FlexPro Meals, a Kansas City-based meal delivery service, listed three of its New Year's resolutions on Twitter. "Workout [sic] more, sleep more, pizza more," the company wrote, punctuating each sentence with an appropriate emoji.
But if the complaints from FlexPro customers and concerns from former employees are any indication, then 'pizza more' should probably be further down its 2020 To Do list. Several former FlexPro workers told KSHB that, despite the company's claims that its meals are "chef prepared" and made from scratch," some components have been purchased wholesale from a Hormel-owned brand or from a company that also sells to Costco.
KSHB reviewed some of FlexPro's own invoices, and determined that it had ordered frozen burritos and frozen tamales in bulk—and five former FlexPro kitchen staffers indicated that some frozen foods were repackaged and shipped out to customers. "They would be better off getting DoorDash from their favorite restaurant," one former worker said. "It's probably better made, probably even healthier for them."
In an email to the station, FlexPro CEO Nathan Corn said that 90% of the company's offerings were made in-house from scratch, but he acknowledged that it did occasionally use frozen vegetables, because they could stay fresher, longer during shipping.
But when asked about the burritos and tamales, Corn said that they were "absolutely not" sent to customers. "The only items we would purchase now like that are for our employees' FREE lunch that we provide everyday," he wrote. (VICE has reached out to FlexPro for comment but has not yet received a response.)
Corn didn't acknowledge another of the station's revelations: that four of the photos used to illustrate FlexPro's menu items had been taken from other websites without permission. The "Surf and Turf" picture on FlexPro's site, for example, was taken from a grilled shrimp recipe published on Delish.com.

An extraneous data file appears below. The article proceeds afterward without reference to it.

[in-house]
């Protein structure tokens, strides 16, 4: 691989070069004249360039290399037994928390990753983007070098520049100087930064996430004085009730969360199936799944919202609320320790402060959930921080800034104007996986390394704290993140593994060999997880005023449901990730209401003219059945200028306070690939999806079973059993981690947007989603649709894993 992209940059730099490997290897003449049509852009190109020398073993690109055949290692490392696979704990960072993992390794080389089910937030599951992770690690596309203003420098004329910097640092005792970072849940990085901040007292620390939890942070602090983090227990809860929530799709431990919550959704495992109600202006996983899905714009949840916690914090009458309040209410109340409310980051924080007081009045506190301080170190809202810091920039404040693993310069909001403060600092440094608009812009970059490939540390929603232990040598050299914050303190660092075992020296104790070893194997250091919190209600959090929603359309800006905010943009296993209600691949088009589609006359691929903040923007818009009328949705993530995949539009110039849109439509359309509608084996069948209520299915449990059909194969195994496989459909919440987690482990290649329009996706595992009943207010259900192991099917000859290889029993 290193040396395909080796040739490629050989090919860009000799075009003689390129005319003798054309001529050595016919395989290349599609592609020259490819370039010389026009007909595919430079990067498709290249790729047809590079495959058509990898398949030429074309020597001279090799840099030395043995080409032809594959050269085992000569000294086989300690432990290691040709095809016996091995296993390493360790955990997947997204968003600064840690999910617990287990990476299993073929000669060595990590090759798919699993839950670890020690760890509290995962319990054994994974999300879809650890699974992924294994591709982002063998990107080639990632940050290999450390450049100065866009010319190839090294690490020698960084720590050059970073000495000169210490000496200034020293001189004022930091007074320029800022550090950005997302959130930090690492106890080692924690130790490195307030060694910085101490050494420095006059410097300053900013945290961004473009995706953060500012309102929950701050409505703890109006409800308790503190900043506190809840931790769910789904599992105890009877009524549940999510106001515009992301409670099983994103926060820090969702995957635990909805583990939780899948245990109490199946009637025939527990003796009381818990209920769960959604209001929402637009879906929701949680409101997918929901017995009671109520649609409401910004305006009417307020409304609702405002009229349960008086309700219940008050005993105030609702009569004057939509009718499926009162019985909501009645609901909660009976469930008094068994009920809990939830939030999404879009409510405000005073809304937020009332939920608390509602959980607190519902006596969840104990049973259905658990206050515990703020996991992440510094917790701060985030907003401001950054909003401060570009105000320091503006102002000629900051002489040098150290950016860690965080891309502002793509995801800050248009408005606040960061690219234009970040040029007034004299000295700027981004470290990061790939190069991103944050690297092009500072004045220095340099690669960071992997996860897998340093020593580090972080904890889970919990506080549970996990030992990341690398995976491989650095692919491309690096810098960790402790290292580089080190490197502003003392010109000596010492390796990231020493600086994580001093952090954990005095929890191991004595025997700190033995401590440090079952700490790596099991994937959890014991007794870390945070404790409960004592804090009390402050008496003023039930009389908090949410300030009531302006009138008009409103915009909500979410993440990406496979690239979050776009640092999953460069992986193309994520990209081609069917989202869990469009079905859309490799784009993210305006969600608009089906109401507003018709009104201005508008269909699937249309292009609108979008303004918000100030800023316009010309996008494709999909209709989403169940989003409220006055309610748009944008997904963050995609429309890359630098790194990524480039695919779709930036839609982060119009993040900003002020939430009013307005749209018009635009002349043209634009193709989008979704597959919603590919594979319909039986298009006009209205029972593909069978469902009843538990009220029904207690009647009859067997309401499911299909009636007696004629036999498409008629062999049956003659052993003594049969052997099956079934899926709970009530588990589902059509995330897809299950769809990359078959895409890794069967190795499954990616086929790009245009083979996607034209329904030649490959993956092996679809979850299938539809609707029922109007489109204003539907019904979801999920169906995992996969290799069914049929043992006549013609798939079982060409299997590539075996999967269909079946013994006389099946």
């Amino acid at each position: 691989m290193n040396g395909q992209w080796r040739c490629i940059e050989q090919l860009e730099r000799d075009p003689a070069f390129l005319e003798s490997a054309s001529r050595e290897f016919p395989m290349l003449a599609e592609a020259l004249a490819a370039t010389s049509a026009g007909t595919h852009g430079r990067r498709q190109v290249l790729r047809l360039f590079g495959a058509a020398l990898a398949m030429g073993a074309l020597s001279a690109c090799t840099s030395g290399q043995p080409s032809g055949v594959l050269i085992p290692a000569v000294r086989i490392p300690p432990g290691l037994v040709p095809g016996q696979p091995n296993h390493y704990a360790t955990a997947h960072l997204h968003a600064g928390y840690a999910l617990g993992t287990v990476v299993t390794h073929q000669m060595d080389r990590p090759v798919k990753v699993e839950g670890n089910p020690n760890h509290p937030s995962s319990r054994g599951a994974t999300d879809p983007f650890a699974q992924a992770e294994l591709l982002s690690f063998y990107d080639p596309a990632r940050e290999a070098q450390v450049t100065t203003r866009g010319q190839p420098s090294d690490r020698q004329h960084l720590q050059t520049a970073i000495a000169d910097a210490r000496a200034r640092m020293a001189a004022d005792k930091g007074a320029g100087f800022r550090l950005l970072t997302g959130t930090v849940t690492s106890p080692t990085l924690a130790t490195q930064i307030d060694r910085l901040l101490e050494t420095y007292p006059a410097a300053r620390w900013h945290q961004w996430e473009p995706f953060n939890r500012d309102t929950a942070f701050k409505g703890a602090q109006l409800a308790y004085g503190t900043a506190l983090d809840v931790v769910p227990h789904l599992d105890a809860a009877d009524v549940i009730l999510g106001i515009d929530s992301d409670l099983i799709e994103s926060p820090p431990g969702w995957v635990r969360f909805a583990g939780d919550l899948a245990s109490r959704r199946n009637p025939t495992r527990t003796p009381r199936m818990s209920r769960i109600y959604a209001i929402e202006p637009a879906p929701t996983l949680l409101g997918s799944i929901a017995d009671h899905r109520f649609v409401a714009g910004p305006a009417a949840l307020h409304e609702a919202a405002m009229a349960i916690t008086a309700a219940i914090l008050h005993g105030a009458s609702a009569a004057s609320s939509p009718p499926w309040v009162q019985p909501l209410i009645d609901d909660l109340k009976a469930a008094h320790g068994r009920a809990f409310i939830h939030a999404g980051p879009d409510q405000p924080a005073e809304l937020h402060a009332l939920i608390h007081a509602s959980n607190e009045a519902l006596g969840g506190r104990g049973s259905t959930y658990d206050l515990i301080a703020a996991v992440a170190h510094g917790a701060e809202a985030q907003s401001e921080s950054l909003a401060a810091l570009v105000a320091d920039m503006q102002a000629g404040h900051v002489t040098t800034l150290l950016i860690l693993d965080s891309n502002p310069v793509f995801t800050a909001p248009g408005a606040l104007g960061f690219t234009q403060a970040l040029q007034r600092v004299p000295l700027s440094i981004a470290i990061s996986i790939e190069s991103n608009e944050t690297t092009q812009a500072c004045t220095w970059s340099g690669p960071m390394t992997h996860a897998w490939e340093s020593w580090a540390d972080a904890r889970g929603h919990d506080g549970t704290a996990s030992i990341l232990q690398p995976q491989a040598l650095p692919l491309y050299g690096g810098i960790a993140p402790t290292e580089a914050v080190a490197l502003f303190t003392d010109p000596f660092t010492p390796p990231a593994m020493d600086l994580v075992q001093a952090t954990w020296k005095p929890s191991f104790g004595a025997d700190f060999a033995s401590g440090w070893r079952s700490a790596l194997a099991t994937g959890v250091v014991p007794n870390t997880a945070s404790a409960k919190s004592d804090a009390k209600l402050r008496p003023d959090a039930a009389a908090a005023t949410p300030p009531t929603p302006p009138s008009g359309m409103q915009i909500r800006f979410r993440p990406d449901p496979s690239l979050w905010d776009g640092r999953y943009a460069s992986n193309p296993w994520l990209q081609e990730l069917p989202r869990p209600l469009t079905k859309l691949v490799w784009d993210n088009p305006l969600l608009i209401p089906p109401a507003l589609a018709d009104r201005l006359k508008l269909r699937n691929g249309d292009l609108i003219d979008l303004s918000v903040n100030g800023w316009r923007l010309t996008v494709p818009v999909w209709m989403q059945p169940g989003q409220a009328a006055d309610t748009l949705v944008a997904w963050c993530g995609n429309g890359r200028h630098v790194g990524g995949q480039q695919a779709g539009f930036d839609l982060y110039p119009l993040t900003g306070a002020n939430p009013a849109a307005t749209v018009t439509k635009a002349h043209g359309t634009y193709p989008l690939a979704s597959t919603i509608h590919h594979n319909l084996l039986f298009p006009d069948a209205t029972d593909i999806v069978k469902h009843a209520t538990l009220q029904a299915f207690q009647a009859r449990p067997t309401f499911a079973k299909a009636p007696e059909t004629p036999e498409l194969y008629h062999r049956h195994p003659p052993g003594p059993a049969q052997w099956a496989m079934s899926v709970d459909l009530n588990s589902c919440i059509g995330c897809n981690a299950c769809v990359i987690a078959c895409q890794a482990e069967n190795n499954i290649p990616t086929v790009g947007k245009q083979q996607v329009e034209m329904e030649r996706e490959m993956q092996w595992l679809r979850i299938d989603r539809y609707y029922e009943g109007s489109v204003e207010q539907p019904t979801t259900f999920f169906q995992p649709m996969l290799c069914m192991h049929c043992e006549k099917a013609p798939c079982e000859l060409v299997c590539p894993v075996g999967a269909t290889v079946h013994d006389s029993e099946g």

Using a reverse-image search, VICE also discovered that 29 of the 30 photos that currently illustrate the menu options on FlexPro's website are either stock photos or were pulled from other websites. Some of the photos don't even depict the meals that FlexPro is selling: the listing for FlexPro's Tequila Lime Burrito with 'Homemade Mexican Meat Sauce' uses a stock image called "Large breakfast burrito with plenty of gravy and melting cheese." Its Cauli-POWER chicken and "pectoral beef" pizza is illustrated with a Shutterstock photo called "Turkish meat pizza. Turkish kebab pizza." And the listing for a Keto Breakfast Burger uses a burger-free Adobe stock photo of eggs Benedict with arugula and bacon.
On top of its reasonably shady reliance on stock photos, some disappointed FlexPro customers previously told KSHB that they had received meals that were moldy, inedible, or that made them ill. "I opened four or five other meals, and I found moldy cheese, moldy corn, more rancid protein products that were in some of the meals," one customer in Arizona said of his $149-per-week shipment. Meanwhile, an Ohio man opened his box and found two flies inside it. "That really made me sick to my stomach," he said.
Corn mostly blamed the company's problems on FedEx. "Whether it be our in-house quality control, or our delivery partners FedEx who damage or delay a package, some of our customers have truly had a poor experience with FlexPro Meals," he wrote at the time. "Though we have refunded 99% of those customers and paid out thousands in refunds for unfortunate events, we have taken prompt steps to minimize these issues and have had great success doing so."
In December, the station learned that FlexPro's food prep location had received 19 critical violations from the Kansas City Health Department, including for "live gnats and flies in the dish washing area," chicken reaching a temperature above 41 degrees, and milk that was two weeks past its expiration date in the cooler. (But FlexPro has also done well to take steps to fix those critical violations after they had been reported.)
As of this writing, FlexPro has 95 complaints on the Better Business Bureau's website, mostly referencing thawed meals that seemed unsafe to eat. There have also been complaints about the company's alleged poor customer service, and about the "complimentary $200 cancellation fee" that customers face if they cancel their meal plans early. FlexPro has a rating of 'Poor' on TrustPilot, and an overall one-star rating on Yelp. (They should honestly get one star for failing to understand what 'complimentary' means.)
FlexPro might want to work on a new set of resolutions. 'Pizza more' isn't going to cut it.